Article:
2013 NCAA Final Four: Five Michigan Wolverines To Watch
2013 Final Four: Five Michigan Wolverines To Watch
The Michigan Wolverines have had a fairly easy run to their first Final Four appearance since the Fab Five’s heyday in 1993, with three of their four NCAA Tournament victories coming by at least 15 points while averaging 78.8 points per game. They have also allowed less than 60 points in three of those four games, which should not be overlooked as they head to Atlanta.
A great challenge will come for Michigan in the second game on Saturday night against Syracuse and their vaunted zone defense. The Orange have forced more turnovers (65) than their opponents have made field goals (61) through four NCAA Tournament games, and not surprisingly those four opponents have averaged less than 46 points per game.
Michigan would also face a tough defense in the national title game next Monday night if they advance, as Louisville and Wichita State have also stifled opponents’ offensive game plans thus far in the tournament. But with plenty of capable all-around talent offensively, led by the backcourt of Trey Burke and Tim Hardaway Jr., the Wolverines are well-equipped to handle tough defenses.
The Wolverines are also battled-tested, having made it through a tough Big Ten Conference with a 12-6 record and beating VCU, Kansas and Florida on their road to Atlanta. The stage will be big this weekend, but Michigan should not be mesmerized by the bright lights.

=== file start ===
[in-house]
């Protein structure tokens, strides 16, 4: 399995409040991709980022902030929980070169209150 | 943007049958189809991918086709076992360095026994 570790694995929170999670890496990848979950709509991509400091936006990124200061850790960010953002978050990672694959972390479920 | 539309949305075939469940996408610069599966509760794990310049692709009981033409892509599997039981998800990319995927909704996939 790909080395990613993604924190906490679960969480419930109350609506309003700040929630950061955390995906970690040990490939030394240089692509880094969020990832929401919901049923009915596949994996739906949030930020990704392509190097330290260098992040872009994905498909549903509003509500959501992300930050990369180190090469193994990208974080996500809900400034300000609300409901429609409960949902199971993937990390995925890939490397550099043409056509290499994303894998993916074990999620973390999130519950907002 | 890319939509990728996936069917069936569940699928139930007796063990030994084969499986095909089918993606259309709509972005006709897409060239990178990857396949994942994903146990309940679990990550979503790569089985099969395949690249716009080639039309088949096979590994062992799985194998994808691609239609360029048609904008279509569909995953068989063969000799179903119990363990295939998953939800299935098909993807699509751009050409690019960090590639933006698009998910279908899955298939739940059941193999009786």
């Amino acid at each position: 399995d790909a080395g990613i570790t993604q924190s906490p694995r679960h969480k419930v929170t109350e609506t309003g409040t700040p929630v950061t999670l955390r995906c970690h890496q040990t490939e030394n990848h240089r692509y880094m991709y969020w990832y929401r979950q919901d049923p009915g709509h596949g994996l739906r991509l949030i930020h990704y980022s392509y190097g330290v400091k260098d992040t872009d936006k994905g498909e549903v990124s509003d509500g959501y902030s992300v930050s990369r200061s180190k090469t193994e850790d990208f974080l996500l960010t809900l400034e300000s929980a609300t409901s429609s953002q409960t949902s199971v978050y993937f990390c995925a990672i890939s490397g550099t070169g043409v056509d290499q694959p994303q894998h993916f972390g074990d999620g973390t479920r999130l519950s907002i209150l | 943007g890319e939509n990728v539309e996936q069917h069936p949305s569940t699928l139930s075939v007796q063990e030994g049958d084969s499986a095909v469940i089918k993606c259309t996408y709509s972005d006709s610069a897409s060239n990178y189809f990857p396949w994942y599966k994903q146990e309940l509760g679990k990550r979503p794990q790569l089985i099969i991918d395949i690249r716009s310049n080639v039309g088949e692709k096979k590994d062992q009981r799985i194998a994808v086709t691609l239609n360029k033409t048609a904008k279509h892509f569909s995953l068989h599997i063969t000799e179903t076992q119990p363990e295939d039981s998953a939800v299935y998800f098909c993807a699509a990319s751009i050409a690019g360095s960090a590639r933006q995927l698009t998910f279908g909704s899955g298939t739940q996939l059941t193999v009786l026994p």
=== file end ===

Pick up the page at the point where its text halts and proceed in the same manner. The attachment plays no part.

With that, here are five players that will individually and collectively hold the keys to Michigan’s chances to take home their first national title since 1989.
5. Guard Nik Stauskas
Stauskas went 6-for-6 on three-pointers and matched his season-high with 22 points against Florida last Sunday, and he has upped his production by averaging 16.5 points per game over the last two games. Stauskas is not the most important player for the Wolverines, but his shooting percentage from beyond the arc may go a long way toward determining their Final Four results.
4. Forward Glenn Robinson III
Robinson III’s point production has been a bit inconsistent all season, and that has not changed during the NCAA Tournament (21 points against South Dakota State and just six points last Sunday against Florida). He may see extra opportunities if Burke and Hardaway Jr. become the focus of defensive attention, and if he is able to take full advantage that will be huge for the Wolverines.
3. Center Mitch McGary
McGary has emerged as a force at an important time for Michigan, averaging 14.8 points and 10.7 rebounds over the last six games. He will have to maintain that production, take advantage of the opportunities he gets and stay out of foul trouble for the Wolverines to have a chance to cut down the nets in Atlanta.
2. Guard Trey Burke
The Big Ten Player of the Year is not afraid to take and is able to make clutch shots, as evidenced by his performance in the second half and overtime of Michigan’s Sweet 16 game against Kansas. His offensive contribution goes without saying, but Burke will have to play well defensively and stay out of foul trouble if the Wolverines are to have a noteworthy Final Four appearance.
1. Guard Tim Hardaway Jr.
Hardaway Jr. is second on the Wolverines in scoring (14.6 points per game) and assists (2.3 per game), and he is also third on the team in rebounding (4.6 per game). He has not shot well over the last three games (12-for-35 from the floor), but his other contributions on the stat sheet have not gone away. Hardaway Jr.’s greatest contribution over the next two games, if Michigan advances obviously, may be a relatively silent one as a secondary ball handler and decision maker after Burke.